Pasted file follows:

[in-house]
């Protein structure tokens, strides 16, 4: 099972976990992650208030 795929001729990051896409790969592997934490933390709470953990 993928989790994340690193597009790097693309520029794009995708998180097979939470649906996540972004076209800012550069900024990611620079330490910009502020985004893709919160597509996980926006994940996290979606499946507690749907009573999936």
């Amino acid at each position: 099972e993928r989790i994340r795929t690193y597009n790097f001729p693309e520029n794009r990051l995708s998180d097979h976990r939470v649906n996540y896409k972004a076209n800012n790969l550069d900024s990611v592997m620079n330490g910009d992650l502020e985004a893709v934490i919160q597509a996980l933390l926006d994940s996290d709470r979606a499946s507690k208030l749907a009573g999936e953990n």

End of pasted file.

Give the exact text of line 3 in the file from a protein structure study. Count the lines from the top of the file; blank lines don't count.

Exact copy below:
């Amino acid at each position: 099972e993928r989790i994340r795929t690193y597009n790097f001729p693309e520029n794009r990051l995708s998180d097979h976990r939470v649906n996540y896409k972004a076209n800012n790969l550069d900024s990611v592997m620079n330490g910009d992650l502020e985004a893709v934490i919160q597509a996980l933390l926006d994940s996290d709470r979606a499946s507690k208030l749907a009573g999936e953990n």